Jordanian high-end vegetables sees new world markets
Kjetil Stake, (Managing Director Sahara Forest Project)
Frederic Hauge, (Founder, Sahara Forest Project)
*A version of this op-ed was published in the Jordan Times paper edition on March 2nd.
Will Jordan’s water scarcity and vast desert lands be a barrier for high-end agricultural production for the future? With confidence we can say that it will not. Rather we see opportunites.
This week the Sahara Forest Project will launch a cooperation with Norwegian wholeseller BAMA to bring cherry tomatoes and sweet potatoes from Aqaba to Norway. International cruiseships from Costa and AIDA calling the port of Aqaba are committing to buy larger volumes and extend their agreements to the already existing supply. Utilizing unprecedented and innovative technological concept, we strive to be an inspiration for smart solutions to face desertification and food scarcity across the region.
SFP uses saltwater, sunlight and Jordanian arid land to produce top-notch vegetables. At the same time, we bring forward a solution to face desertification and food scarcity across the region whilst creating new high-skilled jobs for young Jordanians.
On Monday March 2nd, their Majesties King Harald and Queen Sonja of Norway started their official state visit to Jordan. This is the first official state visit from Norway to the Middle Eastern region, and the visit marks 50 years of diplomatic relations.
Mutual visits between Norway and Jordan has over the years have led to new innovation and business-oriented projects developing on the ground in Jordan. As a direct result of a visit by His Majesty King Abdullah II to Oslo in 2010, one such example uniting our two countries is the Sahara Forest Project (SFP).
We believe the agreements with Italian cruiseline Costa Crociere, German cruiseline AIDA and Norwegian wholeseller Bama is helping Jordan in positioning as a more attractive host for European-based projects seeking implementation in the MENA region.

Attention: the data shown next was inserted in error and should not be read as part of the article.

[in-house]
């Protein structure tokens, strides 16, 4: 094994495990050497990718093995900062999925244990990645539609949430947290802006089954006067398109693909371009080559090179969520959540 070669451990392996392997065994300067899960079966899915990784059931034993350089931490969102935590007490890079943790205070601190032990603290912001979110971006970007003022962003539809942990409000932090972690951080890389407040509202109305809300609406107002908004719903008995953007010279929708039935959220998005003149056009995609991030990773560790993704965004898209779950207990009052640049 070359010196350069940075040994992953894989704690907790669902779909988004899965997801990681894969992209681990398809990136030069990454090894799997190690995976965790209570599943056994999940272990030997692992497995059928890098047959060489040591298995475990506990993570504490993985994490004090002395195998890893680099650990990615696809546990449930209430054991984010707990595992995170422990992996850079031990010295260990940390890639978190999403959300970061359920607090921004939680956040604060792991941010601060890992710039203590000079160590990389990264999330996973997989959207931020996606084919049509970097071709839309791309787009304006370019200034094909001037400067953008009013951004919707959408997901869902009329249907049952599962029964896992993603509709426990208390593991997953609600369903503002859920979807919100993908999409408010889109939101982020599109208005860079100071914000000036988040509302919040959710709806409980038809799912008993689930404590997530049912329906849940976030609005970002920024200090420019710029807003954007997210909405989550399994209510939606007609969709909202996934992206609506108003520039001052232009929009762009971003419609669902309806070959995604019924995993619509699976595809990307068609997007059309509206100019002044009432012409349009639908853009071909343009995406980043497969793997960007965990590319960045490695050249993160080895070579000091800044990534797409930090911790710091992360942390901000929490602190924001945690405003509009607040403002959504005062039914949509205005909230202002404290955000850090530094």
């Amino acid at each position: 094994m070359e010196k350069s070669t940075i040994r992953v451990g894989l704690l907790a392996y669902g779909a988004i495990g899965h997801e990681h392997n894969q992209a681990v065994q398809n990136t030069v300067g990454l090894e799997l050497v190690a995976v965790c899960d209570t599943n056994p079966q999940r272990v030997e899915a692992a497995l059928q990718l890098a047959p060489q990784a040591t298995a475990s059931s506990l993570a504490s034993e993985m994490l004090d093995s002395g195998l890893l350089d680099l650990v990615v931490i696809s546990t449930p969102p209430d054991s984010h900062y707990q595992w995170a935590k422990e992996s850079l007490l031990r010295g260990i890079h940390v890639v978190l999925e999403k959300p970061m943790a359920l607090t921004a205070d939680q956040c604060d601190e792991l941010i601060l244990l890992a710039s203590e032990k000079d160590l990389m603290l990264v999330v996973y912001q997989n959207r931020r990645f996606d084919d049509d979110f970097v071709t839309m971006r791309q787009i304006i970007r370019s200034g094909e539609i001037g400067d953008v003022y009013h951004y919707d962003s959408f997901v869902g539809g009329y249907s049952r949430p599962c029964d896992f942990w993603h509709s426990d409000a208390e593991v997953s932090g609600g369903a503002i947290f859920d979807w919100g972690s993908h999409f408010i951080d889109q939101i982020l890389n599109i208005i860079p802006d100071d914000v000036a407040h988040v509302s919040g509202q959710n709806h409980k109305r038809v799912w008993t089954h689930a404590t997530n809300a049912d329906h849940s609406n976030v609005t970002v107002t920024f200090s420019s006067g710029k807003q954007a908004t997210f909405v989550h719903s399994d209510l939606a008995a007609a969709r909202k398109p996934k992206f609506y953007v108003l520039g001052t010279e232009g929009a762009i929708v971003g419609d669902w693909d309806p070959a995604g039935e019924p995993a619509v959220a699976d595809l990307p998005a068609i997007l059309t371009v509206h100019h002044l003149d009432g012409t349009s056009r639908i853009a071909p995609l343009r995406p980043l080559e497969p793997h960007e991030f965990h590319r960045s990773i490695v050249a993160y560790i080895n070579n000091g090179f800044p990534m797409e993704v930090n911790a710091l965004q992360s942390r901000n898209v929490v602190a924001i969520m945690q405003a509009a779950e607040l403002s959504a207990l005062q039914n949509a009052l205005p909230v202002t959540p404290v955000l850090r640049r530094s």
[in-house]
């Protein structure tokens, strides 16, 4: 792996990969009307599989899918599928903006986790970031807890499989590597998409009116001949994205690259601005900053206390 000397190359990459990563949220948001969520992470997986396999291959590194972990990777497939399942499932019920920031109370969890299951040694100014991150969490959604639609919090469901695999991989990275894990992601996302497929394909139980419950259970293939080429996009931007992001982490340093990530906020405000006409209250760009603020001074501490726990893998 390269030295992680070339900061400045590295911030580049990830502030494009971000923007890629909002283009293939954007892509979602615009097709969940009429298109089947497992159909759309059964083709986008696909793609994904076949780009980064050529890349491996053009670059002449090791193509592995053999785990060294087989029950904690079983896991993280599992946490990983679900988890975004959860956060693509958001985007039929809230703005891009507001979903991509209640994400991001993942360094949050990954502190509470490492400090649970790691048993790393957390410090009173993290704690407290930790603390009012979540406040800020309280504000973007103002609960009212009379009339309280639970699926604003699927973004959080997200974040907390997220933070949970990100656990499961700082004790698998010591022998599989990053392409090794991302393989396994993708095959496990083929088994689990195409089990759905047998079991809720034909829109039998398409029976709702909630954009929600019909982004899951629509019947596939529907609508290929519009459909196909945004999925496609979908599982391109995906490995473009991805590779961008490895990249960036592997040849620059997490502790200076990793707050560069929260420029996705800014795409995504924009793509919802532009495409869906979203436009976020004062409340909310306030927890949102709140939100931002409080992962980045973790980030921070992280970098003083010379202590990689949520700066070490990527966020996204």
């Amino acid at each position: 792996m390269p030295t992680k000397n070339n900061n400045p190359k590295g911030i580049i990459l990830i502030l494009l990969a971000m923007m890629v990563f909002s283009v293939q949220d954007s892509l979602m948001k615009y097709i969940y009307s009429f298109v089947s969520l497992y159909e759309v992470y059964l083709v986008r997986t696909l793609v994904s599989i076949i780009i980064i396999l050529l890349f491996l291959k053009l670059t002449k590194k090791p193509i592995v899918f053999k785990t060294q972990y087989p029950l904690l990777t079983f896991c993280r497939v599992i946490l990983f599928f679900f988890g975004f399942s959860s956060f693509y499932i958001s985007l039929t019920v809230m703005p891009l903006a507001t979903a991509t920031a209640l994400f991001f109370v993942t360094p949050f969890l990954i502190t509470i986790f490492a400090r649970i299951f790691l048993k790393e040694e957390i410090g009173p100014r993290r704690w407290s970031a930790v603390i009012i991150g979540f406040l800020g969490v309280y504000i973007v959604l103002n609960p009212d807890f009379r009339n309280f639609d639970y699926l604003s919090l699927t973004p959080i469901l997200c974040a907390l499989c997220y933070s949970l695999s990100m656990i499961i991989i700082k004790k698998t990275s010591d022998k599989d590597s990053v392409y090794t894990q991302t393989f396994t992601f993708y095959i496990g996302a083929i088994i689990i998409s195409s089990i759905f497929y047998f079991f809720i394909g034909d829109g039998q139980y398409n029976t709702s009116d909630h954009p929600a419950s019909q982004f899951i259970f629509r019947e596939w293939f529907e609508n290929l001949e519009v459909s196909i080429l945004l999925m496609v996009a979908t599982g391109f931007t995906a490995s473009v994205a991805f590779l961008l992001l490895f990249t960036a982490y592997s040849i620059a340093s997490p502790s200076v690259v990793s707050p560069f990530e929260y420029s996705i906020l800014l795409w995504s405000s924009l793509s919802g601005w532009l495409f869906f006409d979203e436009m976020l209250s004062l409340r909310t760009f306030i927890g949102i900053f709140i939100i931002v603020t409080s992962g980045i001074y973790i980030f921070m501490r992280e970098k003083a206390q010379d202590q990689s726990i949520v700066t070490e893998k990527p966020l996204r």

Sahara Forest Project is a result of the work of 60 different experts from 12 different countries. Their mission has been to create a unique desert concept which is good for the environment, good for social development and good for business.
When it comes to environmental entrepreneurship in dry areas, we see an enormous global potential if Jordan, Norway and private partners can make the actions on the ground in Aqaba a success.
Last spring, Michael Thamm, the CEO of Costa Group met with us. As Jordan Times reported in August, a new agreement was signed to supply eight different ships from Costa and AIDA calling to Aqaba to serve Jordanian high-end vegetables produced with using desalinated saltwater in their restaurants. On March 2nd, Costa Group announces that they are committing to buy up to ten times more vegetables from us for ships calling to Aqaba in 2021.
This demonstrates an international demand for Jordanian products produced in a climate-smart way in the desert. On the day of the official state visit, the high-level Business Summit has already created a new partnership between Norway and Jordan. We are proud to welcome BAMA, Norway’s largest private distributor of fruit and vegetables to Jordan. Together, we will soon start not only bringing from Aqaba to Norway, but also cooperate on how to bring technological know-how and on the ground experiences from Aqaba to other foreign agricultural projects. BAMA will announce that they will look into replication of the concept in Jordan and bring ideas to other dry production areas, and where there are challenges when it comes to grow crops.
We are very grateful to a numerous of people in Jordan and Norway to make these developments possible. Jordanian and Norwegian decision makers have been very supporting for years. The support from the European Union was crucial in the implementation. Mr. Malek Kabariti deserves our sincere gratitude for his invaluable assistance and guidance over the years And finally: Warm and special thanks to our dedicated local staff on the ground in Aqaba. Shukran.